Brihadaranyaka Upanishad

The Bṛhadāraṇyaka Upaniṣad (with the Commentary of Śaṅkarācārya)

by Swāmī Mādhavānanda | 1950 | 272,359 words | ISBN-10: 8175051027

This Upanishad is widely known for its philosophical statements and is ascribed to Yajnavalkya. It looks at reality as being indescribable and its nature to be infinite and consciousness-bliss. Ethics revolve around the five Yajnas or sacrifices. This book includes the english translation of the Bhāṣya of Śaṅkara. The Shankara-Bhashya is the most ...

Section IV - Meditation on Satya Brahman

Verse 5.4.1:

तद्वै तदेतदेव तदास—सत्यमेव; स यो हैतं महद्यक्शं प्रथमजं वेद सत्यं ब्रह्मेति, जयतीमाँल्लोकान्; जित इन्न्वसावसत्, य एवमेतं महद्यक्शं प्रथमजं वेद सत्यं ब्रह्मेति; सत्यं ह्येव ब्रह्म ॥ 1 ॥
इति चतुर्थं ब्राह्मणम् ॥

tadvai tadetadeva tadāsa—satyameva; sa yo haitaṃ mahadyakśaṃ prathamajaṃ veda satyaṃ brahmeti, jayatīmām̐llokān; jita innvasāvasat, ya evametaṃ mahadyakśaṃ prathamajaṃ veda satyaṃ brahmeti; satyaṃ hyeva brahma ॥ 1 ॥
iti caturthaṃ brāhmaṇam ॥

1. That[1] (intellect-Brahman) was but this—Satya (gross and subtle) alone. He who knows this great, adorable, first-born (being) as the Satya-Brahman, conquers these worlds, and his (enemy) is thus conquered and becomes nonexistent—he who knows this great, adorable, first-born (being) thus, as the Satya-Brahman, for Satya is indeed Brahman.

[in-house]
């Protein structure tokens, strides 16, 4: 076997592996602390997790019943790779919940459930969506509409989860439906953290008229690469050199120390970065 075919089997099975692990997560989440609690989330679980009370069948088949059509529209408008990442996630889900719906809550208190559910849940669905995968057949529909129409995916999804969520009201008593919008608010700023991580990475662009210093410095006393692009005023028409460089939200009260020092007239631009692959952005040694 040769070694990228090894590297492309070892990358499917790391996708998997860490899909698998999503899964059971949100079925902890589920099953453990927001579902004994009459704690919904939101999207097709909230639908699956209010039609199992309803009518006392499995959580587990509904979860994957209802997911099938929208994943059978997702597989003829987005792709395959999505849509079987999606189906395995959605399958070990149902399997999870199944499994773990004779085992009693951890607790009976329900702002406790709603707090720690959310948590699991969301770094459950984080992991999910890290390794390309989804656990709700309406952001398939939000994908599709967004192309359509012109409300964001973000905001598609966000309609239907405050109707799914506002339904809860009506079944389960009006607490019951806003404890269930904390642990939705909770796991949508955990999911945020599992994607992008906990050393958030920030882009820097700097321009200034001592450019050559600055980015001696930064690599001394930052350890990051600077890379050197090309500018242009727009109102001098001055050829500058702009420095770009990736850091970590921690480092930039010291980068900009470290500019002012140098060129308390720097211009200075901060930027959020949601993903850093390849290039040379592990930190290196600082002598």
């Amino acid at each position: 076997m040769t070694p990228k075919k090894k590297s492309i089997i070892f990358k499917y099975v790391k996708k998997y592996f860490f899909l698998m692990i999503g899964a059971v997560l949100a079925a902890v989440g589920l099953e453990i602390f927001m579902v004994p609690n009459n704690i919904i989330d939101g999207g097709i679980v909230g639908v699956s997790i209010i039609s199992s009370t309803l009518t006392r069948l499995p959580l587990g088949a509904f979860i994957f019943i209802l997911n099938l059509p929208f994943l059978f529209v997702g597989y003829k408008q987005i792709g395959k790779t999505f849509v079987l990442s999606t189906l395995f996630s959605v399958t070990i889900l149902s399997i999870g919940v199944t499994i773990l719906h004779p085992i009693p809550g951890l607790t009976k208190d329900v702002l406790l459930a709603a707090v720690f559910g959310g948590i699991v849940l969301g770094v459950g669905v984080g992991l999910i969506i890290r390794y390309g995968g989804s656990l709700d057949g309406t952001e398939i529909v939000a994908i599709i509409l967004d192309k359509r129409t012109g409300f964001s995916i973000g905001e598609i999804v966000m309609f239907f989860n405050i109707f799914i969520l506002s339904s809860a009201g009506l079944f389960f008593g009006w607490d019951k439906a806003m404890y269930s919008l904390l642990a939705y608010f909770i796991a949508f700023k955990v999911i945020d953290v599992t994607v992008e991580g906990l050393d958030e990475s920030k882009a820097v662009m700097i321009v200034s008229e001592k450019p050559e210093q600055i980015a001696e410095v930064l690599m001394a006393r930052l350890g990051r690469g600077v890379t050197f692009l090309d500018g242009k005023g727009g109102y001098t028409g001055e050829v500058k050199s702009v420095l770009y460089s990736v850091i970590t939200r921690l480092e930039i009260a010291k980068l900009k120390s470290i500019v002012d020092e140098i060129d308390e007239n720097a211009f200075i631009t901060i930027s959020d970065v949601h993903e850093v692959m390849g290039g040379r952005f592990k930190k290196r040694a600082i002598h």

In order to enjoin a meditation on that Brahman called Hṛdaya (intellect) as Satya, the present section is being introduced. That refers to the intellect-Brahman. The particle ‘vai’ is a reminder. That intellect-Brahman who may be recalled—is the meaning of. the first ‘Tat’ (that). He is being described in another way—is the meaning of the second ‘Tat.’ What is that way? He was but this. With this last word the third ‘Tat.’ is connected. ‘This’ refers to something in the mind that will presently be stated. Who ‘was but this’? He who has been described as the intellect-Brahman; here the third ‘Tat’ comes in. What is he? This is being specified as Satya alone—the Satya-Brahman, or Brahman that is ‘Sat’ and ‘Tyat,’ the gross and subtle elements, in other words, consisting of the five elements. He, any one, who knows this being identified with Satya—great, because of his vastness, adorable, first-born, since this Brahman was born before all other relative beings—as the Satya-Brahman, gets the following result: As the Satya-Brahman has made all these worlds a part of himself, or conquered them, so he who knows the great, adorable, first-born Brahman identified with Satya, conquers these worlds. Also his enemy—this word is understood—is thus conquered, as the worlds are by Brahman, and becomes non-existent, i.e. is conquered. Who gets this result? To answer this the text concludes: He who knows this great, adorable, first-born (being) thus—as the Satya-Brahman. Hence the result is aptly in accordance with the meditation, for Satya is indeed Brahman.

Footnotes and references:

[1]:

The pronoun ‘Tat’ (that or it) occurs thrice in the text. The last two (as well as the particle ‘Vai’) have been omitted in the translation to avoid confusion. They are explained in the commentary.

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